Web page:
Adapted from a May 25, 2021 Public Comment in Santa Barbara, CA
Public Comment by Katie Mickey
By a 5 to 2 margin on November 23, 1999, the City Council of Santa Barbara voted in favor of a resolution that, “… disagrees with and rejects the State’s recommendation to fluoridate the city’s public water system.”
The resolution was fashioned by the City Council in response to a request for a protective ordinance from the local chapter of Citizens for Safe Drinking Water that involved appearances by more than 150 citizens before the Board of Water Commissioners for Santa Barbara.
City Attorney Dan Wallace replied that no matter which approach the Council took, should the State elect to force compliance the city would most likely invoke the “municipal affairs doctrine.” This doctrine applies to cities that have their own constitutional charter, which among other tests requires that any law of statewide concern be “narrowly tailored” so it does not intrude on the rights of cities to manage their own affairs.
Mayor Harriet Miller, referencing her background in chemistry, stated that adding a chemical to the water supply to medicate everyone was not the right approach and requested that the City’s staff draft a letter to the appropriate health agencies to look into other programs that are intended for children from birth to 5 years of age to devise a method of getting the appropriate care directly to the individuals who truly need it and when they need it.
Council Member Tom Roberts called into question whether the City’s mission in managing the water was to deliver the purest potable water or to mass medicate, and asked why adding Prozac (fluoxetene, another fluorine-based product) to counter depression wasn’t of equal rationale.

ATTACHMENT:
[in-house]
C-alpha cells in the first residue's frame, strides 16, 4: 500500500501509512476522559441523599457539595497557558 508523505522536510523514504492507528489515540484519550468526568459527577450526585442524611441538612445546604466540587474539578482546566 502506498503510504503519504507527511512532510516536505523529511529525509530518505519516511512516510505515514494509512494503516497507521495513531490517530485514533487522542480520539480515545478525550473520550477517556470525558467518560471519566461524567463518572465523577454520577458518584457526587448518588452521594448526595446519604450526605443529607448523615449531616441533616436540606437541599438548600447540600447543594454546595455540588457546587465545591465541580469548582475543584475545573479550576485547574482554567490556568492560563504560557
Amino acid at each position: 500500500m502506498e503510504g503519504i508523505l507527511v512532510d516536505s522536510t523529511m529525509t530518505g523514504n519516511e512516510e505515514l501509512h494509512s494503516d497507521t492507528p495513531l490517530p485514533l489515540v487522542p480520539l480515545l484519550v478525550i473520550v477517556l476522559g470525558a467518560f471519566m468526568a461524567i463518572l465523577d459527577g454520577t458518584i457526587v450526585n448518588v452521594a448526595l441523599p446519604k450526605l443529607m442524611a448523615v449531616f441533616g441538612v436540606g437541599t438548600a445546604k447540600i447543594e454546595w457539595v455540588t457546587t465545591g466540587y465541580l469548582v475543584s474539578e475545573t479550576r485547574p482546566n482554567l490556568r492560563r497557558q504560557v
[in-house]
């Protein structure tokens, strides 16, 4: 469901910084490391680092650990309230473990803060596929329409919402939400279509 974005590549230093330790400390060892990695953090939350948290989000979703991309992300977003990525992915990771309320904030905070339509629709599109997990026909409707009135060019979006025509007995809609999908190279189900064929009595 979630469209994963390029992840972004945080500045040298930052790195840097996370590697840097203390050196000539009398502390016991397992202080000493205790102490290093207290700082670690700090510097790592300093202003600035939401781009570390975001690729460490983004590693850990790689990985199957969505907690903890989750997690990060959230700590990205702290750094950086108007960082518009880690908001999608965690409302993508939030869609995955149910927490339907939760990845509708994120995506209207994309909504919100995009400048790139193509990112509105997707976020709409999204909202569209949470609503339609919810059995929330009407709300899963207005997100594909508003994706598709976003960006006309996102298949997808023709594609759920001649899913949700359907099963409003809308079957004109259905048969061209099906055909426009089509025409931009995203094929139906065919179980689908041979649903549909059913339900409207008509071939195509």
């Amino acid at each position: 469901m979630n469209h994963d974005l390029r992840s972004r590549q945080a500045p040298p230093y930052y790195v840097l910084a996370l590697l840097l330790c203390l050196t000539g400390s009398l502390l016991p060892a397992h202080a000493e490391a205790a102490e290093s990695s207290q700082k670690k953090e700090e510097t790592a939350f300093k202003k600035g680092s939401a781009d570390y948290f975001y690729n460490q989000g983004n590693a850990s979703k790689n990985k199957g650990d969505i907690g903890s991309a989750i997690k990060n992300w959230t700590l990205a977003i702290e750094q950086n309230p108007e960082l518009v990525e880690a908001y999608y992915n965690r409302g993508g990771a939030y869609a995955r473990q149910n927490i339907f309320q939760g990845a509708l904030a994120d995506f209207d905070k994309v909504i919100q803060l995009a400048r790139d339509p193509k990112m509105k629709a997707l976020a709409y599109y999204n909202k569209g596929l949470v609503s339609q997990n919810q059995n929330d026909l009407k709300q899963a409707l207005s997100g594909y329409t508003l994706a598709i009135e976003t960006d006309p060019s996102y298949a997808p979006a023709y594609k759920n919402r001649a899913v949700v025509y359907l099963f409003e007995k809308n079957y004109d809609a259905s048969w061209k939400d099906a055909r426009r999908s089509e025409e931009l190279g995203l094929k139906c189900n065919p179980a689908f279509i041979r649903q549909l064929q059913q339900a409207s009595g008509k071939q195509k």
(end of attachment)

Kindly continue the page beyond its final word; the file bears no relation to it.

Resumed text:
Council Member Marty Blum favored, “… a treatment plan to address the specific problem, not to medicate the whole city on the chance that the kids may drink the water.”
I attended the historic city council meeting in which we filled the council chamber and the council voted down fluoridation. Twenty one years later we face a similar insane mandate from the state and federal level of mass exposure to a harmful environmental pollutant – the electromagnetic frequencies being broadcast from small cell antennas installed in our neighborhoods within feet of where we sleep, work and play.
Our council members and mayor of yesteryear stood up to the dental lobbyists and all of our immune systems in Santa Barbara have benefited. Safe Technology for Santa Barbara has been asking you to do the same and stand up to the Telecoms.
Please include all of our revisions to the draft ordinance, including a limit to RF microwave radiation signal strength in any in any publicly-accessible area to no higher than -80 dBm (deciBel-milliwatt) for any frequency/channel band specified by an entity’s FCC radio transmission license because our local government must honor the following:
- The 1934 Communications Act (1934-CA), which says at Title 47 U.S.C. § 324″Use of minimum power: in all circumstances . . . all radio stations . . . shall use the minimum amount of power necessary to carry out the communication desired” and which has a stated primary purpose of “[promotiing] the safety of life and property” at 47 U.S.C. § 151.
- The 1996 Telecommunications Act (1996-TCA), which says at U.S.C Title 47 § 332 Mobile services:”(a) Factors which Commission must consider: promote the safety of life and property“.
- Title 47 U.S.C. §332 (c)(7)(A) and §332 (c)(7)(B) of the 1996-TCA and its Conference Report, H. R. Rep. No. 104-204, pt. 1, p. 94 (1995), which leaves the regulation of the operations of personal wireless facilities within the regulatory authority of local officials, while acknowledging the presence of the “environmental effects” of the radiofrequency microwave radiation signal strength.